whereas before it didn’t seem to have much effect. But just because you’re in the gym, that doesn’t make you a great player. It’s small percentages of improvement that help you become a better athlete and player. Becoming a father has really helped, too. Having two lads [twins Jack and Tyler] has matured me as a person, and that helps on the pitch as well.
What difference has having the boys made to you off the pitch and on it?
Having the boys has helped take my mind away from football, which is no bad thing. When I was younger I was intense and uptight about how well I was playing. I was constantly thinking about situations in games, what I could do better, or a bad performance would play on my mind. If you’re sitting at home with nothing else to do it’s easier to think about those things. Whereas now I go home to my children, who take up lots of my time, and it puts everything else into perspective. It gives you a great outlook on life. Now I know there’s a time to work and be focused on that. But I’ve also got my family, who are the biggest part of my life now. It allows me to relax much more, and because of that my game and outlook on everything is more balanced and more mature.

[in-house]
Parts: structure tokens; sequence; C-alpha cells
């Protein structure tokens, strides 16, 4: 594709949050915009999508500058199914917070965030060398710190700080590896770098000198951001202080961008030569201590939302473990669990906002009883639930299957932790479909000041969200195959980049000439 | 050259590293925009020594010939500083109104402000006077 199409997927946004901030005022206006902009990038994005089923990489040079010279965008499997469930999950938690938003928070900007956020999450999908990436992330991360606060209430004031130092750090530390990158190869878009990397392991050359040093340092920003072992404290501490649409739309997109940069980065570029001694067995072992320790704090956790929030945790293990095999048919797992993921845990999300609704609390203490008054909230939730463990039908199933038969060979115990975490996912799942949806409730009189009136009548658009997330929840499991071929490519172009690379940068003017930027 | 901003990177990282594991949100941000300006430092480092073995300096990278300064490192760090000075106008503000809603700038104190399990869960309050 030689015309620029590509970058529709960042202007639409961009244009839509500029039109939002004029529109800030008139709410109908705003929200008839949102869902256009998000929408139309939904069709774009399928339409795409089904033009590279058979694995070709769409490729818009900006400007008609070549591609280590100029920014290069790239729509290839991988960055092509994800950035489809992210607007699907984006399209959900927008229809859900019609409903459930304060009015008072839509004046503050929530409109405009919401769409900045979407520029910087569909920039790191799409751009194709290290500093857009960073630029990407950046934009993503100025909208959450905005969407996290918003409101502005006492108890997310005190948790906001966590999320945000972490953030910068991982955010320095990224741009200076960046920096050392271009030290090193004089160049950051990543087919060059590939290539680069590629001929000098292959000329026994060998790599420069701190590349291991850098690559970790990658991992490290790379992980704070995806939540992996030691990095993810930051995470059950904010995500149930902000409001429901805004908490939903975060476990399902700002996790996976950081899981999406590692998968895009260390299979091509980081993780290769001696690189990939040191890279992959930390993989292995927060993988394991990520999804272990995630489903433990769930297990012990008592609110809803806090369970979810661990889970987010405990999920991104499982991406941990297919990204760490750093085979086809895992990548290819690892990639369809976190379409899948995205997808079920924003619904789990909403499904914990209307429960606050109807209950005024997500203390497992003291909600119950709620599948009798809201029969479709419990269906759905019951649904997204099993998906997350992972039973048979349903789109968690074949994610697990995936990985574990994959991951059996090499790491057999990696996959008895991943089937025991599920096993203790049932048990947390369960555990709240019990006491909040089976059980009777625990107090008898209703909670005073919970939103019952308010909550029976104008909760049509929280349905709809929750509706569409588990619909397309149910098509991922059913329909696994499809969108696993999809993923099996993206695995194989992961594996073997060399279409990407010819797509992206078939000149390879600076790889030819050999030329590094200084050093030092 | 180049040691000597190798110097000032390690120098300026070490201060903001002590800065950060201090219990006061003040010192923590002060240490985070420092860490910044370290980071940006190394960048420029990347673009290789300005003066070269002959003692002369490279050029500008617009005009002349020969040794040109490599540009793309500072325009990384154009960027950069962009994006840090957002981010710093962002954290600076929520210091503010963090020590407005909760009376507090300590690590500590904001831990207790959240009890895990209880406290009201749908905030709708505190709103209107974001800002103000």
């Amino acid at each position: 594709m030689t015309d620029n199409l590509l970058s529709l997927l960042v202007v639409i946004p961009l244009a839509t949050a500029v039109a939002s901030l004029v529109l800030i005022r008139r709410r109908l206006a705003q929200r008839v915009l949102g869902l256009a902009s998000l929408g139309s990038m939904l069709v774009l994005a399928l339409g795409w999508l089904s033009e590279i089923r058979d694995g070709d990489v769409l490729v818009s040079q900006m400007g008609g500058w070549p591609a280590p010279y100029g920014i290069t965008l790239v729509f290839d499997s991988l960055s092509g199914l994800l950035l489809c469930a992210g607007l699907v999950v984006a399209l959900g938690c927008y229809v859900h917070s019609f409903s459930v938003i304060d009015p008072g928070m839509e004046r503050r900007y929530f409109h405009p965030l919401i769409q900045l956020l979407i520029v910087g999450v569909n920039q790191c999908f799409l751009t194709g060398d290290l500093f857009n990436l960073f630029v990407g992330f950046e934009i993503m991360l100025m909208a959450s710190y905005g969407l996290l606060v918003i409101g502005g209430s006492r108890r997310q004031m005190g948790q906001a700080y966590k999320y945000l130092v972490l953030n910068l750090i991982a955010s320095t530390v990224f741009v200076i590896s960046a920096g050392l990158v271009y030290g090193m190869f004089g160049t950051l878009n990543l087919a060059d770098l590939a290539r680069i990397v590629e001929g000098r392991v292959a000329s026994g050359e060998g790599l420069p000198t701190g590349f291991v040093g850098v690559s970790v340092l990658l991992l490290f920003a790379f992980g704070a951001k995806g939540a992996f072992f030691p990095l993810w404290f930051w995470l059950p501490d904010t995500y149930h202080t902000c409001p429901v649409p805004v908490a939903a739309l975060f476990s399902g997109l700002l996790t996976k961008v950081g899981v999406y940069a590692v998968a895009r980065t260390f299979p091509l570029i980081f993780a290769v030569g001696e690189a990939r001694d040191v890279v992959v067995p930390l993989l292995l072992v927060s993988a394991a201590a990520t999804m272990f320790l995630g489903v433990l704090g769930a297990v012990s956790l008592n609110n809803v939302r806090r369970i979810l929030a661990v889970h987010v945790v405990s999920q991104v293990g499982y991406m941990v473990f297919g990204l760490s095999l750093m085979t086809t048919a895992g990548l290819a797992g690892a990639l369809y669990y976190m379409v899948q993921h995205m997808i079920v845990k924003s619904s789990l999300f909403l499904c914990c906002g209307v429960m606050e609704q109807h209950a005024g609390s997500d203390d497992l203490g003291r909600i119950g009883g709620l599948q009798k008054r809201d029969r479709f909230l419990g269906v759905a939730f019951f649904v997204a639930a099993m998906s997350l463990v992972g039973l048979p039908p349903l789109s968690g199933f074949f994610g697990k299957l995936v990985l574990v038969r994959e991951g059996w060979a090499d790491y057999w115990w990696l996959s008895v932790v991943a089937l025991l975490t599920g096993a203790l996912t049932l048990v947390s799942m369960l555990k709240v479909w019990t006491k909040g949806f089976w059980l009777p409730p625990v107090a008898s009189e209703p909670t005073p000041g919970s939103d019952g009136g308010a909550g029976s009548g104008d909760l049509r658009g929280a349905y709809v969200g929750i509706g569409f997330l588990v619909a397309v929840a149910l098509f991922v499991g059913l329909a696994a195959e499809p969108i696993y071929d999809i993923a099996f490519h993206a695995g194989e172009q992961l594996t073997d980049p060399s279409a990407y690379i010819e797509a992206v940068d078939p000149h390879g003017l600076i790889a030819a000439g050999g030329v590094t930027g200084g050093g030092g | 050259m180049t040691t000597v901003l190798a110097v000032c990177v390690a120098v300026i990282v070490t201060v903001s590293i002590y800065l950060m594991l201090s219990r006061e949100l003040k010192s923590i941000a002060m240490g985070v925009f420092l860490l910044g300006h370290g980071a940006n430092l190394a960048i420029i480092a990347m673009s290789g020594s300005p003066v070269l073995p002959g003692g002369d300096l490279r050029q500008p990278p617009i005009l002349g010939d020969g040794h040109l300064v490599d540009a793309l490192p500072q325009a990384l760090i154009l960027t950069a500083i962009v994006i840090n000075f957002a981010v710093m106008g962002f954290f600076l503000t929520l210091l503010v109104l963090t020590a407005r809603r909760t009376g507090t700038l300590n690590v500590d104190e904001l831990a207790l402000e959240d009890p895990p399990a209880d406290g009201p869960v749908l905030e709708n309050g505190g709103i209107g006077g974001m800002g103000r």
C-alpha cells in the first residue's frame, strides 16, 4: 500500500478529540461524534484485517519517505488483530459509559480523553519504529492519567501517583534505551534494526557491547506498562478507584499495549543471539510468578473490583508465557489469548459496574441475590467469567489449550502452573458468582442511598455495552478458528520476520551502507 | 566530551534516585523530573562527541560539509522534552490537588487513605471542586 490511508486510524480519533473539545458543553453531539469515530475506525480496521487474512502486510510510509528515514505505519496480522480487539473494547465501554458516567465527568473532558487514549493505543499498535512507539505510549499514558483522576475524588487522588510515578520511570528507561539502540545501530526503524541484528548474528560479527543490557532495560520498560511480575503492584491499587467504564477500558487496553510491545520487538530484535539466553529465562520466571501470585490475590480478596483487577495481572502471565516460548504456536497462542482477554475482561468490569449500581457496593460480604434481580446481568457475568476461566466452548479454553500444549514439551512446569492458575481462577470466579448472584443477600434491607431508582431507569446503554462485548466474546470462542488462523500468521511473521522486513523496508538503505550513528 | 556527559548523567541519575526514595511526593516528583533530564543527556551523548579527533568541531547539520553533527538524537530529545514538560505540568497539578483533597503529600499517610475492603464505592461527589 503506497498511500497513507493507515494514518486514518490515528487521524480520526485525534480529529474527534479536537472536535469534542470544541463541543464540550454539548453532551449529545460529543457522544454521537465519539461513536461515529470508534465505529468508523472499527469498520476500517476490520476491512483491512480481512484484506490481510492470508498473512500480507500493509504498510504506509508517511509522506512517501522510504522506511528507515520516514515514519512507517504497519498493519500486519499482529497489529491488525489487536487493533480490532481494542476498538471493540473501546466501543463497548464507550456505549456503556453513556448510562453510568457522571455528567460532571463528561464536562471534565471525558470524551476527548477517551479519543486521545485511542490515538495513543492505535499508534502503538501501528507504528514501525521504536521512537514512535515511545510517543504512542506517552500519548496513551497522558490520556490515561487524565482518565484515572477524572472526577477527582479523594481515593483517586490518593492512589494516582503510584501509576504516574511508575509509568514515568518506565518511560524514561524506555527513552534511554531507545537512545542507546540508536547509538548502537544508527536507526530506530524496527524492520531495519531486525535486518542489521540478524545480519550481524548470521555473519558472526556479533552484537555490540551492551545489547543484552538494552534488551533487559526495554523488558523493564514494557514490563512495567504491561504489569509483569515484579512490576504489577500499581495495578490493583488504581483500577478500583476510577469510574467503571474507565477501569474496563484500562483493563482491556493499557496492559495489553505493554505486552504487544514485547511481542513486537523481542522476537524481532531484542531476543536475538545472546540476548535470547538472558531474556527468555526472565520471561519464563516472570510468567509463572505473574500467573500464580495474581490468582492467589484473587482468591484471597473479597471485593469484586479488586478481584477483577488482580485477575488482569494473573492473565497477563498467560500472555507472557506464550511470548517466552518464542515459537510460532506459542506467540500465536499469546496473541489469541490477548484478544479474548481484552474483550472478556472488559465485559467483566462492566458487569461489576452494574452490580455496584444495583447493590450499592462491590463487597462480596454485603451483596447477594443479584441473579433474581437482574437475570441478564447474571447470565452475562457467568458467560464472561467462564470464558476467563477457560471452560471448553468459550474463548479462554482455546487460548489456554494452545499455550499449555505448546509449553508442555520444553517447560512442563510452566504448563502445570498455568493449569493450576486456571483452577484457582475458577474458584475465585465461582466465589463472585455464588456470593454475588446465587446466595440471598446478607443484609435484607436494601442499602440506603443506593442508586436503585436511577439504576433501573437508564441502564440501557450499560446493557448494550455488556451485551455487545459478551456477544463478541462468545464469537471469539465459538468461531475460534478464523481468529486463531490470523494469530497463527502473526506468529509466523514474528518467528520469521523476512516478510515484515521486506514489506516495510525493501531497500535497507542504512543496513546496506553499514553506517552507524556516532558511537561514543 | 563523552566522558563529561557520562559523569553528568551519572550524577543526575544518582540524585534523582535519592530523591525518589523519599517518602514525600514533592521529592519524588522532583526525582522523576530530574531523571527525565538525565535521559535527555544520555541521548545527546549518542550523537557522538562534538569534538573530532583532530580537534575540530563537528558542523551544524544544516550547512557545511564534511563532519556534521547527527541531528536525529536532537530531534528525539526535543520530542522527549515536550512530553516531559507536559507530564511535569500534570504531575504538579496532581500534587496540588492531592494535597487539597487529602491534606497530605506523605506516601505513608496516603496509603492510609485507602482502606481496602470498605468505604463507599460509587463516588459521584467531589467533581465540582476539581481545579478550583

Mike Clegg [United’s strength and conditioning coach] says you’ve struck the perfect balance between football fitness and gym work. The only other person he’s seen do that is Cristiano Ronaldo. Quite a compliment...
Fitness has never been a problem, but in terms of strength and power my gym work has made a real difference. Striking the right balance is important. There’d be no point in bulking up if that was to the detriment of being able to get around the pitch, which is a big part of my game. I wanted to get to a level where I had strength, but also the stamina to keep going over 90 minutes. I’ve found a good balance, although I reckon I